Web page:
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A phone call is ‘the difference between life and death’ in new joint campaign

A new campaign is calling on everyone to break the cycle of silence and instead take action when they see or hear domestic violence.

The NSW Government, Crime Stoppers, and the NSW Police are releasing a new joint TV advertising campaign sending the message to everyone to call the police if you see or hear any form of domestic violence.

NSW Attorney-General and Minister for the Prevention of Domestic Violence Mark Speakman told Deborah Knight, “this is a scourge right across the country that has to be tackled on many fronts”.

“The latest campaign is… to make sure that if people… hear something or see something that could amount to domestic violence they pick up the phone and call the police.

Mr Speakman stressed that victim-survivors of domestic violence need a neighbour, friend, or a family member to make that phone call.

“Because that phone call could be the difference between life and death.

“And the police need that phone call, because unless they know what’s going on they can’t help.”

Click PLAY below to listen to the full interview

On a separate topic, Mr Speakman took the opportunity to respond to Labor’s handling of Shaoquett Moselmane following AFP raids of his house and offices last week.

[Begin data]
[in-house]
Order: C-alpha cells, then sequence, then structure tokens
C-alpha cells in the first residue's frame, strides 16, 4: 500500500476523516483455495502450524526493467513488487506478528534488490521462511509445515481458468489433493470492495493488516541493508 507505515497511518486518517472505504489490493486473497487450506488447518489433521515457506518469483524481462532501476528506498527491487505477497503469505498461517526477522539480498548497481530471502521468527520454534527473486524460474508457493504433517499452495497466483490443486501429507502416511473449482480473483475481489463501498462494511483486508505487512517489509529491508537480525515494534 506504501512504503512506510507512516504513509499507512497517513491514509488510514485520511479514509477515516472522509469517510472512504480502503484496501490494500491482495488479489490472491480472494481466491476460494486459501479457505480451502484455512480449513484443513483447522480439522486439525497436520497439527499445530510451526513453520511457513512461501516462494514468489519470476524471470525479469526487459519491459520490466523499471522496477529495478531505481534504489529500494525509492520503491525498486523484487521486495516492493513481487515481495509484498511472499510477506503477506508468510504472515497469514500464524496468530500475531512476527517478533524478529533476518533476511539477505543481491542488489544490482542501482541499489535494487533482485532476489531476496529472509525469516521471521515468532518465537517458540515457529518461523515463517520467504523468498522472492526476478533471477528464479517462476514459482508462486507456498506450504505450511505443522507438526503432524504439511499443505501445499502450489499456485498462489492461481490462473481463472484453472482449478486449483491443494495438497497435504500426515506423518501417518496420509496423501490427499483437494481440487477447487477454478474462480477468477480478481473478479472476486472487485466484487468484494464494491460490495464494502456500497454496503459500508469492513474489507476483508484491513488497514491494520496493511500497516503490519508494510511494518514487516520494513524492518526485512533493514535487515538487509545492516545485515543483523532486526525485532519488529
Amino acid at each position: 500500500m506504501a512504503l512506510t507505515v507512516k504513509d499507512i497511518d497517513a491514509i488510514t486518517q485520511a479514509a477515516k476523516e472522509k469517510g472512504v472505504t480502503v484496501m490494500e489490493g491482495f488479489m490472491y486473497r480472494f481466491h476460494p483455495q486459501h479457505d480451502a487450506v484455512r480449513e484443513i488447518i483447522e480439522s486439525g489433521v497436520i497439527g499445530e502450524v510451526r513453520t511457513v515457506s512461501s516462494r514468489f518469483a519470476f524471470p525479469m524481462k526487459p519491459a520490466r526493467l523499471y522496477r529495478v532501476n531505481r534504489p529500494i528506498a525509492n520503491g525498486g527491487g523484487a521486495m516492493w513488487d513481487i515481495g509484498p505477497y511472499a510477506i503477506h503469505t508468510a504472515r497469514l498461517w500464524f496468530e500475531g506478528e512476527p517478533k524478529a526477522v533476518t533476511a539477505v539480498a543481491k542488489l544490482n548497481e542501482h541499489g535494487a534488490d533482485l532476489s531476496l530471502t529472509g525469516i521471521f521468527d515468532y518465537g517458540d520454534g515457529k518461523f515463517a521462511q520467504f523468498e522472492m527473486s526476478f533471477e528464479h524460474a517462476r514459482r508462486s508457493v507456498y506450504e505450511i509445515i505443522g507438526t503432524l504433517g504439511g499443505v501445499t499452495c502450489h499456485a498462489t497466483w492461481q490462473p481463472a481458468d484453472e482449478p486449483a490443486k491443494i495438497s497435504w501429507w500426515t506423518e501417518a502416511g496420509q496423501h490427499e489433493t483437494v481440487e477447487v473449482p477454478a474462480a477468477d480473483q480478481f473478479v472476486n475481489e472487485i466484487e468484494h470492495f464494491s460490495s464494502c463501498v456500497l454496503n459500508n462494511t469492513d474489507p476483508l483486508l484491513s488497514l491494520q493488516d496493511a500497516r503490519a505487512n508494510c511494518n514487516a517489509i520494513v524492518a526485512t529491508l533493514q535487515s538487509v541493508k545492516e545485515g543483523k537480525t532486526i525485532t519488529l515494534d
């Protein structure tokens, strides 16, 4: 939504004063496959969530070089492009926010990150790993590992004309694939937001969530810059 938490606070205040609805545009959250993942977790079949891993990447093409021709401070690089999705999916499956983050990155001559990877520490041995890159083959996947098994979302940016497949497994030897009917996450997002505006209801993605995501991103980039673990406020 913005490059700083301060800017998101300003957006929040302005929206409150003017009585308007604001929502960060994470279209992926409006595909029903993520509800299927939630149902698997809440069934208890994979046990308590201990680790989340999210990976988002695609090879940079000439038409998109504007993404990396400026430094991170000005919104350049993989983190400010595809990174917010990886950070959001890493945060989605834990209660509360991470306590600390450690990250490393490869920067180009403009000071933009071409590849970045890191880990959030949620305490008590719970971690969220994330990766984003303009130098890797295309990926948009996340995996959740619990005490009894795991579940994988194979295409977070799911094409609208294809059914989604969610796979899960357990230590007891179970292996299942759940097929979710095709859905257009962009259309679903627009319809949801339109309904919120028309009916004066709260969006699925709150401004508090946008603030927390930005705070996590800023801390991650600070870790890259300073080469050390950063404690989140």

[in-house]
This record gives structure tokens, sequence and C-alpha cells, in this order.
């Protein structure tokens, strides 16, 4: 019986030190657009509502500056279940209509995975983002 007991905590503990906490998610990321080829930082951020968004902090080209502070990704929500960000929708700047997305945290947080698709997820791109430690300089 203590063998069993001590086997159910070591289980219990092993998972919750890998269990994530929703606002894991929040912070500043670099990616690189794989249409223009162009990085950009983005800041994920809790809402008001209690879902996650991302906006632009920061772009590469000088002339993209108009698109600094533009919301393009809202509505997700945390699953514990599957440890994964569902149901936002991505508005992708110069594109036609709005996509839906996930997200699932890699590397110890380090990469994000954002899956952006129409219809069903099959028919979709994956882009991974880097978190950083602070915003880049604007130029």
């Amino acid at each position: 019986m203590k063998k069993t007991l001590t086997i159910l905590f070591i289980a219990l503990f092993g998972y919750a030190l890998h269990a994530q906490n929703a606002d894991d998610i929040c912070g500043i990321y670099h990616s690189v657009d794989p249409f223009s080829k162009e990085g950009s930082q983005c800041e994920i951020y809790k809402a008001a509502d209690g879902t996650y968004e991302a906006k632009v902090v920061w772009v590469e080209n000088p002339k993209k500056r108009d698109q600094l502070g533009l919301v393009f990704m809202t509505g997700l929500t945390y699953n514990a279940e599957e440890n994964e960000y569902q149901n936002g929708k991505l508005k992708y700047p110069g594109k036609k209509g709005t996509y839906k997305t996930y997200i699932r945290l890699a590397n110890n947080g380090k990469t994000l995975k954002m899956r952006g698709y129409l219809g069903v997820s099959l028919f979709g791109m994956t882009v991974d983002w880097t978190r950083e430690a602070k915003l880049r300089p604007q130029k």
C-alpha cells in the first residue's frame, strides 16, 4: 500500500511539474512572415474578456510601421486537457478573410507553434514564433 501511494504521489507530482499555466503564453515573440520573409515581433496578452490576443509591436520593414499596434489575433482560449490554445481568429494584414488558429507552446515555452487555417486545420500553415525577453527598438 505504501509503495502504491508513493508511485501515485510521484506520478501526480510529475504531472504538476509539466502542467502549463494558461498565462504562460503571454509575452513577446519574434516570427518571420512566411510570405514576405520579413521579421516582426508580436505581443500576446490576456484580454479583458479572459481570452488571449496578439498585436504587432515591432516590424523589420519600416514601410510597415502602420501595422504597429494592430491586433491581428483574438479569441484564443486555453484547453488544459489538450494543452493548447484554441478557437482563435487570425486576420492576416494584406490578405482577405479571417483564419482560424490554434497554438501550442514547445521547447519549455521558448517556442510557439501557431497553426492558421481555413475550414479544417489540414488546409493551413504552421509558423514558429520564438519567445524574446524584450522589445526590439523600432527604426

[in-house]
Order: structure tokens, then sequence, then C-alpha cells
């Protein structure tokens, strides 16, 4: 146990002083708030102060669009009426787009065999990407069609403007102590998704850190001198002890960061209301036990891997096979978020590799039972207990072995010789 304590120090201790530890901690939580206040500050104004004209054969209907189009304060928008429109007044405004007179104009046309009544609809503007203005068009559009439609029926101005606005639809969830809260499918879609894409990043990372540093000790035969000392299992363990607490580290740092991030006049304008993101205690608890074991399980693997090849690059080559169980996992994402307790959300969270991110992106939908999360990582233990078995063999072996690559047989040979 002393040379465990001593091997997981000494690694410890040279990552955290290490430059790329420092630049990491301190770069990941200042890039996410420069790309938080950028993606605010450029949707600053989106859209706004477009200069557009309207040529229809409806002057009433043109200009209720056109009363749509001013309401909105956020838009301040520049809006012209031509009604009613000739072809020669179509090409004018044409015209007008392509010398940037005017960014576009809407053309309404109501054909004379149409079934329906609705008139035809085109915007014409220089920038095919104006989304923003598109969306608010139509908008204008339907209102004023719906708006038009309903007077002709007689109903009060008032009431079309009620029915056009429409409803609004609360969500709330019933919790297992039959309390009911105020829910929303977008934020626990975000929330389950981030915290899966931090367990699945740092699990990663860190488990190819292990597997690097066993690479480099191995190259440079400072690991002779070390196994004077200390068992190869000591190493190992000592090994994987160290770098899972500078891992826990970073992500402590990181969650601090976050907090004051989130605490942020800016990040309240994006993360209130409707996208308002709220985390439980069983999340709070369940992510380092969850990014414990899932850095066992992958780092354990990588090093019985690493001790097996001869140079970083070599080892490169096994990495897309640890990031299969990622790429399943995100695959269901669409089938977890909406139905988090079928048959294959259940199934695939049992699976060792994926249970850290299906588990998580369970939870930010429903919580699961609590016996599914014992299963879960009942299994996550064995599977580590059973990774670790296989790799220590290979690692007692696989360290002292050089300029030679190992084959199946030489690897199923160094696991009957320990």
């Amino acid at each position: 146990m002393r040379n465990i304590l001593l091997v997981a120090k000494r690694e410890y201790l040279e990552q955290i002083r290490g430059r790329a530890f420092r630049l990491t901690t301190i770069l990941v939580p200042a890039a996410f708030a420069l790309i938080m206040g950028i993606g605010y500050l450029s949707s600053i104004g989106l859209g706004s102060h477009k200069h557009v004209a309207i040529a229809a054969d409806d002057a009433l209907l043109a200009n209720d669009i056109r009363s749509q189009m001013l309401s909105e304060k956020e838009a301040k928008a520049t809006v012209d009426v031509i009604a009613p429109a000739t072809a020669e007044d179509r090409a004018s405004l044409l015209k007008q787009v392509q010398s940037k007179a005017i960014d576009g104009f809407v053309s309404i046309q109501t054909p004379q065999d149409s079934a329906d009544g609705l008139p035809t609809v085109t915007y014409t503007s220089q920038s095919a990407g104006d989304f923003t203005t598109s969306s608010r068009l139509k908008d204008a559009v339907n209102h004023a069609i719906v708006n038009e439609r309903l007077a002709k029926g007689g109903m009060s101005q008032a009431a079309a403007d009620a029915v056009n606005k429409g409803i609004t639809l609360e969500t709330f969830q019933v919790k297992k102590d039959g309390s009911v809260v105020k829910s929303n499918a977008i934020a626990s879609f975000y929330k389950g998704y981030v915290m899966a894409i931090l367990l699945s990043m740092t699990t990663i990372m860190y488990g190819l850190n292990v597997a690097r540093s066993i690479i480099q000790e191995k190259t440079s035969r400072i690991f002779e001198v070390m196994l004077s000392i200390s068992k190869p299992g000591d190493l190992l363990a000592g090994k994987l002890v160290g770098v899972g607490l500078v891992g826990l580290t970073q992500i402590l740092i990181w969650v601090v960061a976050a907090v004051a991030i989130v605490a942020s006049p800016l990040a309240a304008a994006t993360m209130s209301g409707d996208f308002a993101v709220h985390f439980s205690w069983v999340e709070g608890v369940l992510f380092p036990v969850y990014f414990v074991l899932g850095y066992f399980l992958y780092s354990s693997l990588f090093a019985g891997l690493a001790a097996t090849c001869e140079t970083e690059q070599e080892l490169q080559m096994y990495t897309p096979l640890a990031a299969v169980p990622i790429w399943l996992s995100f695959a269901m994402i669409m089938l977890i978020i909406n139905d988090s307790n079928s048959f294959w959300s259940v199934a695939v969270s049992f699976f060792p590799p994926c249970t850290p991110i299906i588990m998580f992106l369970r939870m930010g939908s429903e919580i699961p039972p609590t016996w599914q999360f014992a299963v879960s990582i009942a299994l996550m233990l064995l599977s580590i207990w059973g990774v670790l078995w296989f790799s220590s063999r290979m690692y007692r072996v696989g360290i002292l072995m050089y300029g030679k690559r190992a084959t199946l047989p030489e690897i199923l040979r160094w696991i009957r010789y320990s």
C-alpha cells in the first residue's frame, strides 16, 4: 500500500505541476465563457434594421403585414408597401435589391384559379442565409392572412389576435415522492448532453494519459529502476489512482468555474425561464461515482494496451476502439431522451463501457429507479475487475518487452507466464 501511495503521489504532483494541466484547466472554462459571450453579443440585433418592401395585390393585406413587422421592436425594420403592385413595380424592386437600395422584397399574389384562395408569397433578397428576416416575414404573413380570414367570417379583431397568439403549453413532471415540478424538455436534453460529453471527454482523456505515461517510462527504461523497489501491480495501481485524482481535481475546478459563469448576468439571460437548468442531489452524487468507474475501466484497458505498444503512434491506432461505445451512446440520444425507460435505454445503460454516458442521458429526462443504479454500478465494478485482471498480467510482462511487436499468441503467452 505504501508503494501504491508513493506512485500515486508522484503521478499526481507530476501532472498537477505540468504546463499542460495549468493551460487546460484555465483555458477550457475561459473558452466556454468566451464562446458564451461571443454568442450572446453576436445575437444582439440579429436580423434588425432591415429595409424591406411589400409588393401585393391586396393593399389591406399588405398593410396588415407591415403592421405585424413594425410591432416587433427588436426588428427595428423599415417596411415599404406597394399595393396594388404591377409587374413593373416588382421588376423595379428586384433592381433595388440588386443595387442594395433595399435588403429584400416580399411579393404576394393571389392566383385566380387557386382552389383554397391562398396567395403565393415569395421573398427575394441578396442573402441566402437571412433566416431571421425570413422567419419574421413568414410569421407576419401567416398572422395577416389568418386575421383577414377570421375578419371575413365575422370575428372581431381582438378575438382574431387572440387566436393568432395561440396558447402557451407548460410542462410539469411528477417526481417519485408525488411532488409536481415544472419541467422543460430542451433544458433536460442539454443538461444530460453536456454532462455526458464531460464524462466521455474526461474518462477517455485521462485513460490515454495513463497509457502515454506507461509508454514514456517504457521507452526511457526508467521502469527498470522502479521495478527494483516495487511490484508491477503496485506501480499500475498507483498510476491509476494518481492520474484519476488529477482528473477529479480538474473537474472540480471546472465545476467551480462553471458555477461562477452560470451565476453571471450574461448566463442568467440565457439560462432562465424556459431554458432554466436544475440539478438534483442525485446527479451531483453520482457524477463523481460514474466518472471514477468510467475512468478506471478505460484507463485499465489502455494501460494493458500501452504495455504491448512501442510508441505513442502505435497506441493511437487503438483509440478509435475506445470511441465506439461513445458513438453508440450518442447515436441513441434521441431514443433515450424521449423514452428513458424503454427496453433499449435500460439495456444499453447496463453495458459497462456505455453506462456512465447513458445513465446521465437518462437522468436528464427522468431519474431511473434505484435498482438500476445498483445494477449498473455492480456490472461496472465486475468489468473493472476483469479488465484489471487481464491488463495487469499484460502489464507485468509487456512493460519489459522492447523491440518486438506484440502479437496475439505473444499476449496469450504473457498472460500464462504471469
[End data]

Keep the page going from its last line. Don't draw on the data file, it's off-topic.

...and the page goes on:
The Attorney-General said he believes NSW Labor leader Jodi McKay has been “slow off the mark” in her response to the situation.

“Mr Shaoquett Moselmane is entitled to the presumption of innocence, but she should have acted far quicker and moved for his suspension from parliament.

“Parliament needs to protect itself while these investigations are ongoing.

“We need to keep our lawmaking safe, we need to keep the process of parliament safe, and he should be suspended from parliament.

“The suggestion that we might have a foreign cell inside the building metres away from the Premier and other ministers is quite frightening.”



If you or someone you know needs help and doesn’t want to go directly to the police they can contact these services:

1800 RESPECT on 1800 737 732

LIFELINE 13 11 14

If you’re in immediate danger call 000



Image: Getty